Dovetail Saws: The Cream of the Crop
Great dovetail saws are easier to find these days than they used to be, but sometimes that makes a buyer’s choice harder. We pick seven of the best and explain what sets them apart, from ease of start to tracking, ergonomics, and speed.
Thirty-two years ago, when I hung out my shingle as a furniture maker, it was hard to find an excellent dovetail saw. Today, we have it good—maybe too good. There is a bounty of great saws on the market, saws that are well-tuned and ready to cut fine dovetails right out of the box. But that can make picking the right one daunting. For such an essential tool, a test seemed in order. To narrow the field, I focused on Western-style backsaws (to learn more about Japanese saws, see Andrew Hunter’s “The Power of the Pull Stroke,” FWW #249).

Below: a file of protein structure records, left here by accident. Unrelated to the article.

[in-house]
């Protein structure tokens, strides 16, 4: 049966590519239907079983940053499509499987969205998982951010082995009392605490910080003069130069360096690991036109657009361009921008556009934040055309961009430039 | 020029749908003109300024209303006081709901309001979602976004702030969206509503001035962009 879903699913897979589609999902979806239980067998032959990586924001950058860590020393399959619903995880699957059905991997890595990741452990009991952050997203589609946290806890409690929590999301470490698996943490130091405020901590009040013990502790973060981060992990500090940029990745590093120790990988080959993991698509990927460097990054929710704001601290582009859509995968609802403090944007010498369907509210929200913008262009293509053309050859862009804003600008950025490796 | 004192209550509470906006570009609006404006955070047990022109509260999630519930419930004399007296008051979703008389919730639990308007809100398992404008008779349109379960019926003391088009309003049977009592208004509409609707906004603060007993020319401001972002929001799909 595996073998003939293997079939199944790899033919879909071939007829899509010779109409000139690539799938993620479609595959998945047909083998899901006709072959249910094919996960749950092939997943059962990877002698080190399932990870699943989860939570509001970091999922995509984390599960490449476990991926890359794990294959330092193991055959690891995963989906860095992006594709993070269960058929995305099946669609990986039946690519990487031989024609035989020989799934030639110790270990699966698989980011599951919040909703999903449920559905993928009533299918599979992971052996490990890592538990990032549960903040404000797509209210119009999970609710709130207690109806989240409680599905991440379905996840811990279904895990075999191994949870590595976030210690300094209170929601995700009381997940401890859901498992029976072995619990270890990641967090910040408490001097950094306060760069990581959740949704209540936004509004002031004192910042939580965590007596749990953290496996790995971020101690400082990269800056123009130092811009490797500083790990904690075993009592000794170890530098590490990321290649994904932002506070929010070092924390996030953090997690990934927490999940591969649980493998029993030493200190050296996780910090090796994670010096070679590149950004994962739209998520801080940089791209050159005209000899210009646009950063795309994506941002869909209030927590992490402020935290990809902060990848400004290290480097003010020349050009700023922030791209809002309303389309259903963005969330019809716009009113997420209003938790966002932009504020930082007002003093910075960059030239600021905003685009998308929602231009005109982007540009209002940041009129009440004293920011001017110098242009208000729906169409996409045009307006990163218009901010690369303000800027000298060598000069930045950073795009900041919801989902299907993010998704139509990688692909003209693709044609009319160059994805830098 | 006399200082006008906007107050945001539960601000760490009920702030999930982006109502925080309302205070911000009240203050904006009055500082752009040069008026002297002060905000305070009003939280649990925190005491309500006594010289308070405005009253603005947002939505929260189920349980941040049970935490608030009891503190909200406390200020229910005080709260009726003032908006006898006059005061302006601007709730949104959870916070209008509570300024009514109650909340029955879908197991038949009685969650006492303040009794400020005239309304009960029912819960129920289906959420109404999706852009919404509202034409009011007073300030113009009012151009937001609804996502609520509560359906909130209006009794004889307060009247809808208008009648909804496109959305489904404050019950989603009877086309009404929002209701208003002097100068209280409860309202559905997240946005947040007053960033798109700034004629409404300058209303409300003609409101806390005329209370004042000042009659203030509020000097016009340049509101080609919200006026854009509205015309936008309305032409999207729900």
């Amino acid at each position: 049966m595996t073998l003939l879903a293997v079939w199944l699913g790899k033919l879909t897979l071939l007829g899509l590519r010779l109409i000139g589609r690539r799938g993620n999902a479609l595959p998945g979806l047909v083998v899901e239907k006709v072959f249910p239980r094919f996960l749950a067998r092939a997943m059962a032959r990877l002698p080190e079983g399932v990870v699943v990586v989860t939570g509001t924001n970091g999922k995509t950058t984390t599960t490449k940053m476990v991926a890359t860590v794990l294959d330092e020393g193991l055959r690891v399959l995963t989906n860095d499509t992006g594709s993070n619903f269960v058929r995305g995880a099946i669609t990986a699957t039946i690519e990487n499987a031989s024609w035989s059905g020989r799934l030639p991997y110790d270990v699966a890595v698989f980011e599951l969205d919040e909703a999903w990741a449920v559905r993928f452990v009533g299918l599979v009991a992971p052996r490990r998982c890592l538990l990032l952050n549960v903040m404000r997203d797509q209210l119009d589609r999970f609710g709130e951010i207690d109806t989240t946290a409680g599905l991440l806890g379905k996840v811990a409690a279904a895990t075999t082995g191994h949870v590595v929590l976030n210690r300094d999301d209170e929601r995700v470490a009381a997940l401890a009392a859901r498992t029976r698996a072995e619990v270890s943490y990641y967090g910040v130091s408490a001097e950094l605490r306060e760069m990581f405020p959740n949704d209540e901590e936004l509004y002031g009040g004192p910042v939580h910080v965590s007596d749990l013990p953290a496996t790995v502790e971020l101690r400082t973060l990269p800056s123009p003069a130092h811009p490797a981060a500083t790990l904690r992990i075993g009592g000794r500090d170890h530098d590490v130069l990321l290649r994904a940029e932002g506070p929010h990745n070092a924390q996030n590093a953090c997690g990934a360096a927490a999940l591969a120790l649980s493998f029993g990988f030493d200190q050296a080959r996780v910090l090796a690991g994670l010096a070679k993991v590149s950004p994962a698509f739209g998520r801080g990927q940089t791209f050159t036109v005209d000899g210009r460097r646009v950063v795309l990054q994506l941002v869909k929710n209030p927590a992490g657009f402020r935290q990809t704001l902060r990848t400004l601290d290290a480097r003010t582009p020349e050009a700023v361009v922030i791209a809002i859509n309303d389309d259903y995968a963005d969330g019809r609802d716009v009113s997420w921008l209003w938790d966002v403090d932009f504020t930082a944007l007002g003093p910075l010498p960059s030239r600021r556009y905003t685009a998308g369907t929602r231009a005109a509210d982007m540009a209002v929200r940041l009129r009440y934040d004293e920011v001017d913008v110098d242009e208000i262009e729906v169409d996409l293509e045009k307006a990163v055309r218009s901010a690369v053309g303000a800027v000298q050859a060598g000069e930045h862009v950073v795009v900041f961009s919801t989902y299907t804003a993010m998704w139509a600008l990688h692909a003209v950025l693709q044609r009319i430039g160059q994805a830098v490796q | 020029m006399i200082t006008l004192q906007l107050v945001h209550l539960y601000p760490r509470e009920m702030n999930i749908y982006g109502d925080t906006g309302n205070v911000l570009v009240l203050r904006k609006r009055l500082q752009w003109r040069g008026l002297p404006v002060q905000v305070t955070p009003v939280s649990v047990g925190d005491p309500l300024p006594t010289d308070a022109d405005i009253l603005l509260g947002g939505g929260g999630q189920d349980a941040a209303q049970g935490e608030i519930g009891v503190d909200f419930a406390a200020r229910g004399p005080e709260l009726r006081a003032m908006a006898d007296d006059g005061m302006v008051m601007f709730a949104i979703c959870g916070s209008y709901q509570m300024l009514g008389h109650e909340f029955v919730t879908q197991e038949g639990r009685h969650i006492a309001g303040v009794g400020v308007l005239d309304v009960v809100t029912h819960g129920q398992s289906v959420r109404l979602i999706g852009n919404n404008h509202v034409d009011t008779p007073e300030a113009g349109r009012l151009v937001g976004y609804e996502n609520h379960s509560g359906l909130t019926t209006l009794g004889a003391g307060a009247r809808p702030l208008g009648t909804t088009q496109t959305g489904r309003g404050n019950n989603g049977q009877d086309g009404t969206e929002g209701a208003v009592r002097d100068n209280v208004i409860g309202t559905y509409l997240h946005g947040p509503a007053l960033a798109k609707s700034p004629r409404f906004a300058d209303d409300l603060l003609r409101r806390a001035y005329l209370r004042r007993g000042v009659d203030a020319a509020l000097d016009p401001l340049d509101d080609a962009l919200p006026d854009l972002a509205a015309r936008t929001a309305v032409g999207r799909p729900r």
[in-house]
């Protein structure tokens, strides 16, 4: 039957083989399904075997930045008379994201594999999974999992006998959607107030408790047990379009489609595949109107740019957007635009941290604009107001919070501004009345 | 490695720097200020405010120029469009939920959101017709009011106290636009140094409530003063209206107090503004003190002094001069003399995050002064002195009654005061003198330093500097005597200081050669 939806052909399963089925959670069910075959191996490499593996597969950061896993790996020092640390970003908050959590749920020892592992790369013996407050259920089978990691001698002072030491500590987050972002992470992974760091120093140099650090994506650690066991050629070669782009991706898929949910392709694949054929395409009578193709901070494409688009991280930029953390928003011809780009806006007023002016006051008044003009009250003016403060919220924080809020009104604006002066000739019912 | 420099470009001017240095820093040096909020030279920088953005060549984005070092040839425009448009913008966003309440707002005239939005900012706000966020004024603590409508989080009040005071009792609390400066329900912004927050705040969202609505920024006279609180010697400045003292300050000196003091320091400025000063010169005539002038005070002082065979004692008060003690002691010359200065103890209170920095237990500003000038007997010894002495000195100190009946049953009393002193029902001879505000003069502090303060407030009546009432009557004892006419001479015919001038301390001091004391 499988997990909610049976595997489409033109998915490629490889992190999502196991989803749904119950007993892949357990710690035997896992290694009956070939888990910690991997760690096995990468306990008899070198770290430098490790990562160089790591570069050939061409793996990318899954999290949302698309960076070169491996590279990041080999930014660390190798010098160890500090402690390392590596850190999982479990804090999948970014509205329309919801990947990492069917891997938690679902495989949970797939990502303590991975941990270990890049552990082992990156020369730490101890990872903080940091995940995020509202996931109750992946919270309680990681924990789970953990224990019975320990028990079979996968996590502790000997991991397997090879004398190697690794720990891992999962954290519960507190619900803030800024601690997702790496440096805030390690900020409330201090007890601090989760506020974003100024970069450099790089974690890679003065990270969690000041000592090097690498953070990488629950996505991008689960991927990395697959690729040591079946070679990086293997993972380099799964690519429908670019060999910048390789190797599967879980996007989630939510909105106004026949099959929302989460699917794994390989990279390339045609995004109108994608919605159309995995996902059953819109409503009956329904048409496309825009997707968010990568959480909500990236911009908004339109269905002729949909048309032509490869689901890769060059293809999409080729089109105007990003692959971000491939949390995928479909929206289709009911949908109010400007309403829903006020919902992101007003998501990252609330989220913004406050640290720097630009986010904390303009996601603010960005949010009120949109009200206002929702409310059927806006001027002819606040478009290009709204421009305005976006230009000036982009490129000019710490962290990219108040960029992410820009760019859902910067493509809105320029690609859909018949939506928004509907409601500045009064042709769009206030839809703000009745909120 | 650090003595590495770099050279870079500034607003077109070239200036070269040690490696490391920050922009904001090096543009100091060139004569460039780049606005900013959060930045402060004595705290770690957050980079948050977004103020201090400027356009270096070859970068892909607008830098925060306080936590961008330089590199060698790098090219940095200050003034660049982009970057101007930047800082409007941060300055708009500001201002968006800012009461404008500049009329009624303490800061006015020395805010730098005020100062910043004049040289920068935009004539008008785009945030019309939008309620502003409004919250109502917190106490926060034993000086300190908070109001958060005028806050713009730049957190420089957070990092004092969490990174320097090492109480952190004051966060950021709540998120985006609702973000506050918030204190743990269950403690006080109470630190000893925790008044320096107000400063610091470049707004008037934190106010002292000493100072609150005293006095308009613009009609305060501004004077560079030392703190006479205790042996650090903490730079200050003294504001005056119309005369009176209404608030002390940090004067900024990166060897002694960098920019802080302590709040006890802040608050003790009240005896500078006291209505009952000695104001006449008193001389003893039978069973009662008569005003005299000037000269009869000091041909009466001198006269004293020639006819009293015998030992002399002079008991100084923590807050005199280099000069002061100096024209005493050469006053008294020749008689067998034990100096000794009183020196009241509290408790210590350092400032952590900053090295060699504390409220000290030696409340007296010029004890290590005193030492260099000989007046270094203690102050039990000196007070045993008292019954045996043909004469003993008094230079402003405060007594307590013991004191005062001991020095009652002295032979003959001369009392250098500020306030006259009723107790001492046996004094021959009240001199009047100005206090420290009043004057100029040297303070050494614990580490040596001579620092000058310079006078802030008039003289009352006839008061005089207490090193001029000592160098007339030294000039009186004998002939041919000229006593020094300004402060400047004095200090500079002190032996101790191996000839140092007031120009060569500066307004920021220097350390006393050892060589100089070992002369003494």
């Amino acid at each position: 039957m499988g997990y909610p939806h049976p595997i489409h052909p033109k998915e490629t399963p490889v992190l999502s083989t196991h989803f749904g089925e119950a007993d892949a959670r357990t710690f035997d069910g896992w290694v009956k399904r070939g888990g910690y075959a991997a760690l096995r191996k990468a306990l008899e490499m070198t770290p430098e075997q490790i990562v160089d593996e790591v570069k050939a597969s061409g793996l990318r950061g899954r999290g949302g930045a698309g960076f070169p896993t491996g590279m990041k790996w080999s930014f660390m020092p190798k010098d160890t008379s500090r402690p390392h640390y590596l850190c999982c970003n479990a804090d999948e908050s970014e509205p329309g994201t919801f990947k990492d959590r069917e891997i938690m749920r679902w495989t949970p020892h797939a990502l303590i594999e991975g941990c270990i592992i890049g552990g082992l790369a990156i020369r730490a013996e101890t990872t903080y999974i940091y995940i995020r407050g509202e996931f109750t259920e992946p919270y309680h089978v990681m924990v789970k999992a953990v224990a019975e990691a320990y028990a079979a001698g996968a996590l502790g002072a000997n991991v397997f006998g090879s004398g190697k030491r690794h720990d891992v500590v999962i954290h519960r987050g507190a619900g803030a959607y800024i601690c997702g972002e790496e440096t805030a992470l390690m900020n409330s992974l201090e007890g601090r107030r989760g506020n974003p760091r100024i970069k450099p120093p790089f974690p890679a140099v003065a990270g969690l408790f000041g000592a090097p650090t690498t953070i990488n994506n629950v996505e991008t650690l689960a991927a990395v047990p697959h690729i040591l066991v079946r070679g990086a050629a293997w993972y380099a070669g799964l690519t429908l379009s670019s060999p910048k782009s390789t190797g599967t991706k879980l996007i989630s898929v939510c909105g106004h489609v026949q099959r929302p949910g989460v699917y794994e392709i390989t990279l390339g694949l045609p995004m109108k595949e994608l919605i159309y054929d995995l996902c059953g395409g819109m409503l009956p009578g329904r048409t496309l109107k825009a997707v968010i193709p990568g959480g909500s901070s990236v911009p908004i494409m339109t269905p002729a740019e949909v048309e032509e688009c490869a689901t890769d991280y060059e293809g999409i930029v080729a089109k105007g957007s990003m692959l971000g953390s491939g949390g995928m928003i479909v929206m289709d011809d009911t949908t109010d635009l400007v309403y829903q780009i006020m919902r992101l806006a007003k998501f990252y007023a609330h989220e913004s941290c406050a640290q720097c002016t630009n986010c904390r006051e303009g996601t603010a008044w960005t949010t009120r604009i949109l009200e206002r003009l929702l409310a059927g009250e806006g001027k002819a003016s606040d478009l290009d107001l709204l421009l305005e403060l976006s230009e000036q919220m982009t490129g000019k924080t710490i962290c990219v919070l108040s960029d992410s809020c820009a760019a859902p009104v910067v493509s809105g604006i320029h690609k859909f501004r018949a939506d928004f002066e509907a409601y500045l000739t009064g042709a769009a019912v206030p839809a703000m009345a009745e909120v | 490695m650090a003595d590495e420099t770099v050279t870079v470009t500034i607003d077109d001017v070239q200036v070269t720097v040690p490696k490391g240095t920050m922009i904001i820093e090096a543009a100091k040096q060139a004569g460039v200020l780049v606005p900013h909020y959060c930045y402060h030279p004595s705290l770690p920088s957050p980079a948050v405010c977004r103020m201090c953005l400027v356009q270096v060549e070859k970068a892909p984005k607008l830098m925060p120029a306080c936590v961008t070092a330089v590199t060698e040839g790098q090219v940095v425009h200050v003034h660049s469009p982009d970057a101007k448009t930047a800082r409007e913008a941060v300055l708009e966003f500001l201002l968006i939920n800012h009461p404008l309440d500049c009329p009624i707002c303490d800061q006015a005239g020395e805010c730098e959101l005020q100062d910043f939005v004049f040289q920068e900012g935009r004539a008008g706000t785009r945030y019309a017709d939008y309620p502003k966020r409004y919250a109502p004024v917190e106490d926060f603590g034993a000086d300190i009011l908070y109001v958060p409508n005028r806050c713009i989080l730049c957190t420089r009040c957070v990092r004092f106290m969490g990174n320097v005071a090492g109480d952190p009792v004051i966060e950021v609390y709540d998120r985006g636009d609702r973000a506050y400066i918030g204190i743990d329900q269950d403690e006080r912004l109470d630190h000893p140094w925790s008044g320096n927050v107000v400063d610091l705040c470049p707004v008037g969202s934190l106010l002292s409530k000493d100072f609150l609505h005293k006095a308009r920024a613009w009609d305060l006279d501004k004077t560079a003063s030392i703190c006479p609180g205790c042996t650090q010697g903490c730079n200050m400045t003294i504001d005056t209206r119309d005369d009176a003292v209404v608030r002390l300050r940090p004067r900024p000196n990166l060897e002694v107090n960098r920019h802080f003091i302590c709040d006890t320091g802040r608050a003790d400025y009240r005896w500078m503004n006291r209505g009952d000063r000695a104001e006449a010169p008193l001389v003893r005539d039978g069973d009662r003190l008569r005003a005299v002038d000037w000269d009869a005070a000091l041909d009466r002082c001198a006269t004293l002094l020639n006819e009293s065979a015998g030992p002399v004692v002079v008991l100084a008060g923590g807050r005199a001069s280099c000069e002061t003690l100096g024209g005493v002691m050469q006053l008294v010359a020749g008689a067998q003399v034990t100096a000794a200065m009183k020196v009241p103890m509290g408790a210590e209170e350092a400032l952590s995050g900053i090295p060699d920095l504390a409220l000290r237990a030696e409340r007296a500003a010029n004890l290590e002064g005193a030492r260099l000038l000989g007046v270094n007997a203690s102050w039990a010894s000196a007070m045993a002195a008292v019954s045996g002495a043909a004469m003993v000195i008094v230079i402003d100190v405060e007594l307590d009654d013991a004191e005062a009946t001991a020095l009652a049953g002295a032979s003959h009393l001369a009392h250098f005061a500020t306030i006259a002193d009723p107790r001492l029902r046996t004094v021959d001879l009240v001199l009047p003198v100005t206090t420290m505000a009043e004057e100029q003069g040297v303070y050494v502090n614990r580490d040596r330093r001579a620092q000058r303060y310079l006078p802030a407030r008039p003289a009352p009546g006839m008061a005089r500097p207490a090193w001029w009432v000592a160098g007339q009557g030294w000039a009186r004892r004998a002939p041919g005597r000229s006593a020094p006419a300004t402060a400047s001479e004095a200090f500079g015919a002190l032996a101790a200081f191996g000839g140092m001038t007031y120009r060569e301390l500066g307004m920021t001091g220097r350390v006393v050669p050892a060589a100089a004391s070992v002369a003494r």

It’s amazing how differently one dovetail saw can perform from another. It’s a simple tool—a blade with rip teeth, a back, and a handle—yet the details can really set a saw apart. Even so, individual elements such as plate thickness, set (and the resultant kerf), hang, pitch, rake, weight, and…